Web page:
Both UFC lightweight Nate Diaz and his brother welterweight Nick are among the millions of Americans who enthusiastically use marijuana. Social attitudes towards its use are rapidly changing in the country, with a large number of state decriminalizing and even legalizing it.
However, just because marijuana use is now widely seen as a personal choice rather than an illegal act, a fighter cannot compete while high, just as he or she cannot compete while drunk.
The allowable limit set by most state athletic commissions used to be 50 ng/mL, which indicates recent use, but not that the athlete is high. Some ACs have moved the level to 150 ng/mL, bringing it in keeping with World Anti-Doping Agency (WADA) standards.
At the UFC 202 post fight press conference, Nate Diaz announced that he was vaping CBD (cannibidiol oil).
“It’s CBD,” said Diaz, as transcribed by MMA Fighting. “It helps with the healing process and inflammation, stuff like that. So you want to get these for before and after the fights, training. It’ll make your life a better place.”
The UFC uses the independent U.S. Anti-Doping Agency (USADA) for drug testing. The group tests for performance enhancing drugs year round, and for recreational drugs in competition only.
“I can confirm that USADA is aware of the situation and is currently gathering information in order to determine the next appropriate steps,” said USADA spokesperson toMarc Raimondi in a statement.
At the UFC 202 post fight press conference
Nate Diaz vape pen use after UFC 202 under investigation by USADA
By Marc Raimondi @marc_raimondi on Aug 22, 2016, 8:46p 301
TWEET SHARE PIN
Nate Diaz could be in some hot water with USADA.
Diaz might be facing a UFC anti-doping policy potential violation for vaping cannabis at the UFC post-fight press conference Saturday night in Las Vegas, MMA Fighting has learned. Diaz was vaping on the dais and, when asked, said it was CBD, or cannibidiol oil.
“It’s CBD,” Diaz said after his majority decision loss to Conor McGregor. “It helps with the healing process and inflammation, stuff like that. So you want to get these for before and after the fights, training. It’ll make your life a better place.”
Cannibidiol is one of 113 active cannabinoids in cannabis. Cannabinoids are banned in-competition by the World Anti-Doping Agency (WADA) Code over a certain threshold and USADA uses WADA’s prohibited substance list. In competition is considered the six hours before and the six hours after a fight. Diaz’s appearance doing post-fight media was within that timeframe.
“I can confirm that USADA is aware of the situation and is currently gathering information in order to determine the next appropriate steps,” USADA spokesperson Ryan Madden told MMA Fighting in a statement.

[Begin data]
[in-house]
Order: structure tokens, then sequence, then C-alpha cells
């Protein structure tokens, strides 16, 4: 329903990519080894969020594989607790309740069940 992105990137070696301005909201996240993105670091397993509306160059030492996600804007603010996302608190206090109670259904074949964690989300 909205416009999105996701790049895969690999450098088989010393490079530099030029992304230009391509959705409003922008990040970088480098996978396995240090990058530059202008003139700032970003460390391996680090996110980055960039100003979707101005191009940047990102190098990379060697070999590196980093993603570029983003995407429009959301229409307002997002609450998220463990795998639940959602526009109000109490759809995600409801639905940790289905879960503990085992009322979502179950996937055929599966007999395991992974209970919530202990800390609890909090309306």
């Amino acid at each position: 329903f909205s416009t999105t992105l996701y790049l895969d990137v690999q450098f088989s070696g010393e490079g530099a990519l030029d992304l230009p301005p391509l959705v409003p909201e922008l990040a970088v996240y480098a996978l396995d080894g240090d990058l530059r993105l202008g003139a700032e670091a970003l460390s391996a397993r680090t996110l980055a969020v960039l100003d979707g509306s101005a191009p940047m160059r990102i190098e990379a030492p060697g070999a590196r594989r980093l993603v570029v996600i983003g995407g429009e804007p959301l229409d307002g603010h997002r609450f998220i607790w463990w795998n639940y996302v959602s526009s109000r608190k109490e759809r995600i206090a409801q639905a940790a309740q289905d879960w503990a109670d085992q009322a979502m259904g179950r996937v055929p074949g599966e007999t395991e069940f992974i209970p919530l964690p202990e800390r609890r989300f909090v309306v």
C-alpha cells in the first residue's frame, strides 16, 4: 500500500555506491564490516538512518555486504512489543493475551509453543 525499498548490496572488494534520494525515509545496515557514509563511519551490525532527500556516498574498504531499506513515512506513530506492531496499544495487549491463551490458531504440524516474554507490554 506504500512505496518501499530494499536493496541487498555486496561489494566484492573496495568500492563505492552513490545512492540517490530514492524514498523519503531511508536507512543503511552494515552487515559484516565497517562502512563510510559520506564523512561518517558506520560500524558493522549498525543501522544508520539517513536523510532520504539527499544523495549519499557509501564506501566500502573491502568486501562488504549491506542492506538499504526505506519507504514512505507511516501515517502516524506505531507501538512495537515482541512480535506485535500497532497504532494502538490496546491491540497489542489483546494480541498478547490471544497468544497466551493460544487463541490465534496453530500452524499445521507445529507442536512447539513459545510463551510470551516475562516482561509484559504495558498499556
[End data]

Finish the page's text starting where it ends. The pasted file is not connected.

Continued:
Thus far, there are only questions.
•Is Cannibidiol prohibited?
CBD is one of the active cannabinoids in cannabis, accounting for up to 40% of the plant’s extract. However, clinical reports show a lack of psychoactivity, and non-interference with several psychomotor learning and psychological functions. Is short, CBD does not get you high.
Earlier this year Diego Brandao was suspended for nine months by USADA, for testing positive for marijuana metabolites in a fight-night drug test.
USADA can mete out anything from a public-warning sanction to a one-year suspension, depending upon circumstances.
•Was Diaz in competition?
The NAC follows WADA guidelines have a clear definition for “In-Competition” – the period commencing twelve hours before a Competition in which the Athlete is scheduled to participate through the end of such Competition and the Sample collection process related to such Competition.
USADA has a similar definition, but curiously the UFC anti-doping contract has a different definition: “In-Competition” means the period commencing six hours prior to the commencement of the scheduled weigh-in and ending six hours after the conclusion of the Bout.
•Was Diaz tested after Vaping?
The fighter was tested post fight and before vaping, but it is not know if he has been tested since.
•Was Diaz’s admission sufficient cause to indicated a failed test?
When Mirko CroCop was subjected to a surprise test, he immediately informed the UFC that he had taken a small amount of HGH. None was found in the test, but he was suspended anyway, and retired, and was released, and is back fighting overseas beyond the reach of regulators.
•Will the Nevada Athletic Commission (NAC) also be gathering information?
The NAC also has jurisdiction because the situation happened in relation to Diaz’s fight with McGregor at UFC 202 in Las Vegas.
The bottom line is that Diaz vaped something that does not get you high, after the fight was over. If he is subject to any punishment for that, it is the punishers who are doing something wrong, not Diaz.